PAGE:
Background: Despite the high prevalence of morbid obesity, the global frequency of bariatric surgery in men is significantly lower than in women. It is unclear if this is due to the perception of poorer outcomes in men.
Objectives: Compare weight loss and metabolic outcomes in men vs. women after bariatric surgery.
Setting: University teaching hospital in North West England.
Methods: We performed an observational cohort analysis of 79 men matched to 79 women for baseline age (± 5 years), body mass index (BMI; ± 2 kg/m(2)), bariatric procedure (69 gastric bypass and 10 sleeve gastrectomy each), type 2 diabetes (33 each), and continuous positive airway pressure (CPAP) therapy for obstructive sleep apnoea (OSA; 40 each).
Results: Overall mean (95% confidence interval) reduction in BMI was 17.5 (15.7-19.4) kg/m(2) (P<0.001) at 24 months. There was no significant difference between men and women in mean percentage excess BMI loss (65.8% vs. 72.9%) at 24 months. Likewise, there were significant reductions in blood pressure, glycosylated haemoglobin and total cholesterol-to-high density lipoprotein cholesterol overall but no significant gender differences. Postoperatively, 77.5% of men and 90.0% of women with OSA discontinued CPAP therapy (non-significant).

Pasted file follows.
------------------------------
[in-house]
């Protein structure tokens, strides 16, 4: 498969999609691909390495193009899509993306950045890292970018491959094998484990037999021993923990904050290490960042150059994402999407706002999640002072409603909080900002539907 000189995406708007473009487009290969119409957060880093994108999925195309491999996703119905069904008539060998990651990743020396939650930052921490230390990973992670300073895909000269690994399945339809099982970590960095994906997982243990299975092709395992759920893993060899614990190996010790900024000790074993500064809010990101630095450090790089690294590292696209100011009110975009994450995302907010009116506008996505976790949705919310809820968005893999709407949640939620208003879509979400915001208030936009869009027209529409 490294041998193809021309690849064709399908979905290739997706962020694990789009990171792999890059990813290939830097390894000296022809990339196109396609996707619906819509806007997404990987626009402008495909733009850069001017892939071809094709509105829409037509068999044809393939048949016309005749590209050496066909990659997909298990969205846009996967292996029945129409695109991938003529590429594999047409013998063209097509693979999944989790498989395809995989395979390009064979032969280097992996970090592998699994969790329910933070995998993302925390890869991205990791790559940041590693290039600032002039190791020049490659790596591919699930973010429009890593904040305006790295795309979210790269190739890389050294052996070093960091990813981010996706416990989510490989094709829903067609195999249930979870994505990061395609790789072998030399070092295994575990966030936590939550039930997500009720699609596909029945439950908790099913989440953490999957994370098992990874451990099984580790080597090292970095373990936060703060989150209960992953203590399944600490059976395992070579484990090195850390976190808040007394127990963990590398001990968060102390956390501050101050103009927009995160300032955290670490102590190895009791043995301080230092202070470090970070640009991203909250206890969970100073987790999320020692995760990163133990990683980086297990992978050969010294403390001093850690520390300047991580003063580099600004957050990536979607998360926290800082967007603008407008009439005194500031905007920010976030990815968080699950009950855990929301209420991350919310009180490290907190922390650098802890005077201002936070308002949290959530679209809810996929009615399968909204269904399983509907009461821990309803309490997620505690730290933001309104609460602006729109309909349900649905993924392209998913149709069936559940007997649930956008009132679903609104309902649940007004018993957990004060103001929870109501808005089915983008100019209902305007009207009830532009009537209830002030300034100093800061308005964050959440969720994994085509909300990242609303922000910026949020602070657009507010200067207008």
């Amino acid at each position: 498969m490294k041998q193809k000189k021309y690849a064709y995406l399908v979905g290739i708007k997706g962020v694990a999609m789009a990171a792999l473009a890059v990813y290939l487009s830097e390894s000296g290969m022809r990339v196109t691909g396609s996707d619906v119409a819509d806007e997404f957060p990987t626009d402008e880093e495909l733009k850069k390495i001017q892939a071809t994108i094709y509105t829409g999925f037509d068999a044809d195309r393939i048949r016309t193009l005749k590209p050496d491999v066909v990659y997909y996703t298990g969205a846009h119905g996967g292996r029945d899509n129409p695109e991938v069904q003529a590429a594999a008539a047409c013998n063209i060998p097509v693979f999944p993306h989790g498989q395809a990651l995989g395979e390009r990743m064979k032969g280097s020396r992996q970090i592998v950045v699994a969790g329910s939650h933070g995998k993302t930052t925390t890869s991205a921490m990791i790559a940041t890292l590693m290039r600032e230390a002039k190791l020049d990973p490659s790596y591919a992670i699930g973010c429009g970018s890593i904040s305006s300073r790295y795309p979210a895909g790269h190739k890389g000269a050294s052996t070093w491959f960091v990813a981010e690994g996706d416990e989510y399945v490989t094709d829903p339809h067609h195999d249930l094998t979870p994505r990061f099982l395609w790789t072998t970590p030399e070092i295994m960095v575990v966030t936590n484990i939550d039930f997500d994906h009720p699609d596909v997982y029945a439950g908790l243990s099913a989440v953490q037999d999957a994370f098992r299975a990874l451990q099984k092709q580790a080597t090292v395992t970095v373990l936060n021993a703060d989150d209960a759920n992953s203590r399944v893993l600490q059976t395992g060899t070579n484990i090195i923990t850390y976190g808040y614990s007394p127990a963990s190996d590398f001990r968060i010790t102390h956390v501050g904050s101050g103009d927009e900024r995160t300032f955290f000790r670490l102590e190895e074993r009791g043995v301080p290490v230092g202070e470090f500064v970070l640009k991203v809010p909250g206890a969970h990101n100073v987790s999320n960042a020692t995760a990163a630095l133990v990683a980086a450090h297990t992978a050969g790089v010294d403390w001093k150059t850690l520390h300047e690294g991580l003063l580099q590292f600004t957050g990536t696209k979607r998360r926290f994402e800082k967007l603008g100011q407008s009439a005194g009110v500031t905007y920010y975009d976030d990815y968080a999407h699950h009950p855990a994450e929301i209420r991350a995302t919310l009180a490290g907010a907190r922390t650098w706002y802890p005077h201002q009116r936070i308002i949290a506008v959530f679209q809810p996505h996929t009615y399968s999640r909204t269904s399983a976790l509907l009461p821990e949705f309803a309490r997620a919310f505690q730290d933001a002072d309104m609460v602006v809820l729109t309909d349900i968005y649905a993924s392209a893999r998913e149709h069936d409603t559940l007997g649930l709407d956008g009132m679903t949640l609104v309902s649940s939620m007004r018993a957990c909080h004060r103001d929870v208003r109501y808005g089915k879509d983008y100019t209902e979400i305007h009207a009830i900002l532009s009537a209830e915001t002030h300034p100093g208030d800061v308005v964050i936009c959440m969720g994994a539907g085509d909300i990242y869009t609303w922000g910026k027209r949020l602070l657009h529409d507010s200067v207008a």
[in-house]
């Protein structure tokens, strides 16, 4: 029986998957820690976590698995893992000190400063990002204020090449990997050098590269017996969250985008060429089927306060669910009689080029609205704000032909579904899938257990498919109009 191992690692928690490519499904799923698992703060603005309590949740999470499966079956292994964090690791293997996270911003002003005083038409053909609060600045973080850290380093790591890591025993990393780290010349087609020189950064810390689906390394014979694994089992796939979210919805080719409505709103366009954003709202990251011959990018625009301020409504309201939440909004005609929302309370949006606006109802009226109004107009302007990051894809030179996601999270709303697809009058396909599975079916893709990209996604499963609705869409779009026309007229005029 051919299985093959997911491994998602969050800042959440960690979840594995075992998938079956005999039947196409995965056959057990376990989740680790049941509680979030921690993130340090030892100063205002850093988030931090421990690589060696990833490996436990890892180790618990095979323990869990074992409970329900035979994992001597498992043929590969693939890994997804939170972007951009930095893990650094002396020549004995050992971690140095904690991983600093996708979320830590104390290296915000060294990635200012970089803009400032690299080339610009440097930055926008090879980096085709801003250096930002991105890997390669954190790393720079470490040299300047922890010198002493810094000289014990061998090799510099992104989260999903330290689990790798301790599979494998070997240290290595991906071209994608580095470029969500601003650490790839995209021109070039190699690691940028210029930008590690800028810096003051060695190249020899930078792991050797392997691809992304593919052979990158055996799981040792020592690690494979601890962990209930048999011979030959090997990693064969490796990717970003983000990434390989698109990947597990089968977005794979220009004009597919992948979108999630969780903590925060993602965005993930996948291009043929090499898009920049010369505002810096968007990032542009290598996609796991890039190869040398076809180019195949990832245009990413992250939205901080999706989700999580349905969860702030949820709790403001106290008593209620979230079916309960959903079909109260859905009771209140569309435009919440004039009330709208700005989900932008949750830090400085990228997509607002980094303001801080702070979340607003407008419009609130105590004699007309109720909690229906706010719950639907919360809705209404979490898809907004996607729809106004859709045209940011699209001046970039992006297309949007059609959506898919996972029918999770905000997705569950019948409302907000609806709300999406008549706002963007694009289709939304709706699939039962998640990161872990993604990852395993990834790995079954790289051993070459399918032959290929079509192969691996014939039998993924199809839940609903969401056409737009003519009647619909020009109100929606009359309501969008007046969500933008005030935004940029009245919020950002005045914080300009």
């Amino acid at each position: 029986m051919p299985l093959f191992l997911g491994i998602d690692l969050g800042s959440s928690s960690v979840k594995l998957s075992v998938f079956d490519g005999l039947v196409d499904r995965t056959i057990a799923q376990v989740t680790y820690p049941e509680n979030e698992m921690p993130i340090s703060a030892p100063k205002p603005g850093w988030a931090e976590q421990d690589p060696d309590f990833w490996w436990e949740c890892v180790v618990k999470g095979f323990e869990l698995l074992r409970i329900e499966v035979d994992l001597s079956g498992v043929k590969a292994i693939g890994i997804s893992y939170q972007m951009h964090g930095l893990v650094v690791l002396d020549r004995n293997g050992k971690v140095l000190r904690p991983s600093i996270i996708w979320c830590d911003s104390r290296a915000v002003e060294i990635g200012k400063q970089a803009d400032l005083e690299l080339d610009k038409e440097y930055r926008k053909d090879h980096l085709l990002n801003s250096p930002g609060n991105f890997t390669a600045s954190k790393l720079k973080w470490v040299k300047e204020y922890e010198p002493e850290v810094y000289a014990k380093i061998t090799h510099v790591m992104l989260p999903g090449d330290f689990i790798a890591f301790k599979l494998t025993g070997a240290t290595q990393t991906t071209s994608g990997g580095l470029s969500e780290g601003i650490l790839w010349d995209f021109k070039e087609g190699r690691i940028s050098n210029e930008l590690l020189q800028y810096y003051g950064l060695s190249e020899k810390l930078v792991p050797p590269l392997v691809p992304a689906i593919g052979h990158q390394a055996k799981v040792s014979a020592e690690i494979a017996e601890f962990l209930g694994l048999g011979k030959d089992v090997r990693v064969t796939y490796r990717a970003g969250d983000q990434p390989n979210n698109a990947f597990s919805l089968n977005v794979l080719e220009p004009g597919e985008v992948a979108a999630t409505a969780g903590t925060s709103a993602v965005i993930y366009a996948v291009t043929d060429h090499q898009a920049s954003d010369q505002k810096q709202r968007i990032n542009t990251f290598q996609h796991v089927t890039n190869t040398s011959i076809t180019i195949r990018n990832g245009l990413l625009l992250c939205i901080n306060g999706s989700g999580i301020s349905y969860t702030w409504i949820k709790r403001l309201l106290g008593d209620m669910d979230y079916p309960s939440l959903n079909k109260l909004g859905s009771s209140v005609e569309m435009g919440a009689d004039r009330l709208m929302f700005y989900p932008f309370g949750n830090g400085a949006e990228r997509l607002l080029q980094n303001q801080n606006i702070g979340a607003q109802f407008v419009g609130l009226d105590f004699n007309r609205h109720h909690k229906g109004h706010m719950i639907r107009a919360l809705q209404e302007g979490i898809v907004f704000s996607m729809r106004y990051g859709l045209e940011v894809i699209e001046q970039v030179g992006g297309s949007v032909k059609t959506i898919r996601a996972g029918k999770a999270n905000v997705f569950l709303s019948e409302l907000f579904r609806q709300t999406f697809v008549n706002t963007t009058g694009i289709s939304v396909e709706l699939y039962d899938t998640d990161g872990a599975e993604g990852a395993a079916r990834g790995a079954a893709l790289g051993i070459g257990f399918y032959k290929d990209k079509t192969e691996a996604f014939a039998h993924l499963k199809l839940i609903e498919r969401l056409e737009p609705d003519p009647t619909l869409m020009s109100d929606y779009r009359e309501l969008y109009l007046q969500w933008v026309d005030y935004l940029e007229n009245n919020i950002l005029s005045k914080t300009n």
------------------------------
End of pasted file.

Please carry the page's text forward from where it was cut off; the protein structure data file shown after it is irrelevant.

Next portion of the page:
Conclusions: Weight loss and metabolic outcomes after bariatric surgery are of similar magnitude in men compared to women. The use of bariatric surgery in eligible men should be encouraged.
Keywords: Gastric bypass; Gender variation; Hypertension; Obesity; Sleeve gastrectomy; Type 2 diabetes.
Copyright © 2014 European Federation of Internal Medicine. Published by Elsevier B.V. All rights reserved.